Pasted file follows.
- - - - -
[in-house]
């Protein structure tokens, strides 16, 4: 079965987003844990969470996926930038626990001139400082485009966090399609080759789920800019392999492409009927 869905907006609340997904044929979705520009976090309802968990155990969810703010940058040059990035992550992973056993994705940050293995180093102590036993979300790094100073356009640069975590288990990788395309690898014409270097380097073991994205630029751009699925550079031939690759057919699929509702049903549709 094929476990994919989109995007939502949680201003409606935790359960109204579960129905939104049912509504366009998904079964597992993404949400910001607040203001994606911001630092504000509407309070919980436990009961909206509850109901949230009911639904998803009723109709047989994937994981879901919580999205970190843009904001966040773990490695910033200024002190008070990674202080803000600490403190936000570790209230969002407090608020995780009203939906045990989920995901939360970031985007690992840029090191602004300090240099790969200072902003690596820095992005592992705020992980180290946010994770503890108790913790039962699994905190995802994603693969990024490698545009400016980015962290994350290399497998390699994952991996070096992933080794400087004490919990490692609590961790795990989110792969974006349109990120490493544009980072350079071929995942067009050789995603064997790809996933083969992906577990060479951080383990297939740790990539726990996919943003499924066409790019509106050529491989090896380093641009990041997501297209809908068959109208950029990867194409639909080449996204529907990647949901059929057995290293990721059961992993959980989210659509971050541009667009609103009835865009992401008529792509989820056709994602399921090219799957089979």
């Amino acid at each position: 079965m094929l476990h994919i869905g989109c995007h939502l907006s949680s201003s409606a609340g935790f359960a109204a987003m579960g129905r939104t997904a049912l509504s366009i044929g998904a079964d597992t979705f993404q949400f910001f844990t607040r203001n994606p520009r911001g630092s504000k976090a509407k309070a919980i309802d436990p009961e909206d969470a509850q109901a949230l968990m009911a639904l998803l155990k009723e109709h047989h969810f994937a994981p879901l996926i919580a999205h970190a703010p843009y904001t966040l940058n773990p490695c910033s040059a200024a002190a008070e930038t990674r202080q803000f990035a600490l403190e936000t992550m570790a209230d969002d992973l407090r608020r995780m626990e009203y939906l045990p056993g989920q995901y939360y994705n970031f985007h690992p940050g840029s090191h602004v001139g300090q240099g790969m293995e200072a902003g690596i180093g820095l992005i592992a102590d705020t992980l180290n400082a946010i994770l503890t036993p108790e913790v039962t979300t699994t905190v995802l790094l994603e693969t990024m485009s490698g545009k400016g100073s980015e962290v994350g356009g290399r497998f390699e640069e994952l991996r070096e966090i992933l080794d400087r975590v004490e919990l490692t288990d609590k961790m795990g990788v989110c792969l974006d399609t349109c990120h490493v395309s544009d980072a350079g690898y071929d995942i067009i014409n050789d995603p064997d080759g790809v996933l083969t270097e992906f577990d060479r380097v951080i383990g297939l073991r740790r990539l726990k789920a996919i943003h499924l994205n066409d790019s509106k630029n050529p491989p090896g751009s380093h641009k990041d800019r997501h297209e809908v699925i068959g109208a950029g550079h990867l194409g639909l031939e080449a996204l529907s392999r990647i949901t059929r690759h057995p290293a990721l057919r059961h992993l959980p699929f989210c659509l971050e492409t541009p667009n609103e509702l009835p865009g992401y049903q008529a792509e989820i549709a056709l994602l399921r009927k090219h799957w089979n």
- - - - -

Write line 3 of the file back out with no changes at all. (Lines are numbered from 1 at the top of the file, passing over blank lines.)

């Amino acid at each position: 079965m094929l476990h994919i869905g989109c995007h939502l907006s949680s201003s409606a609340g935790f359960a109204a987003m579960g129905r939104t997904a049912l509504s366009i044929g998904a079964d597992t979705f993404q949400f910001f844990t607040r203001n994606p520009r911001g630092s504000k976090a509407k309070a919980i309802d436990p009961e909206d969470a509850q109901a949230l968990m009911a639904l998803l155990k009723e109709h047989h969810f994937a994981p879901l996926i919580a999205h970190a703010p843009y904001t966040l940058n773990p490695c910033s040059a200024a002190a008070e930038t990674r202080q803000f990035a600490l403190e936000t992550m570790a209230d969002d992973l407090r608020r995780m626990e009203y939906l045990p056993g989920q995901y939360y994705n970031f985007h690992p940050g840029s090191h602004v001139g300090q240099g790969m293995e200072a902003g690596i180093g820095l992005i592992a102590d705020t992980l180290n400082a946010i994770l503890t036993p108790e913790v039962t979300t699994t905190v995802l790094l994603e693969t990024m485009s490698g545009k400016g100073s980015e962290v994350g356009g290399r497998f390699e640069e994952l991996r070096e966090i992933l080794d400087r975590v004490e919990l490692t288990d609590k961790m795990g990788v989110c792969l974006d399609t349109c990120h490493v395309s544009d980072a350079g690898y071929d995942i067009i014409n050789d995603p064997d080759g790809v996933l083969t270097e992906f577990d060479r380097v951080i383990g297939l073991r740790r990539l726990k789920a996919i943003h499924l994205n066409d790019s509106k630029n050529p491989p090896g751009s380093h641009k990041d800019r997501h297209e809908v699925i068959g109208a950029g550079h990867l194409g639909l031939e080449a996204l529907s392999r990647i949901t059929r690759h057995p290293a990721l057919r059961h992993l959980p699929f989210c659509l971050e492409t541009p667009n609103e509702l009835p865009g992401y049903q008529a792509e989820i549709a056709l994602l399921r009927k090219h799957w089979n």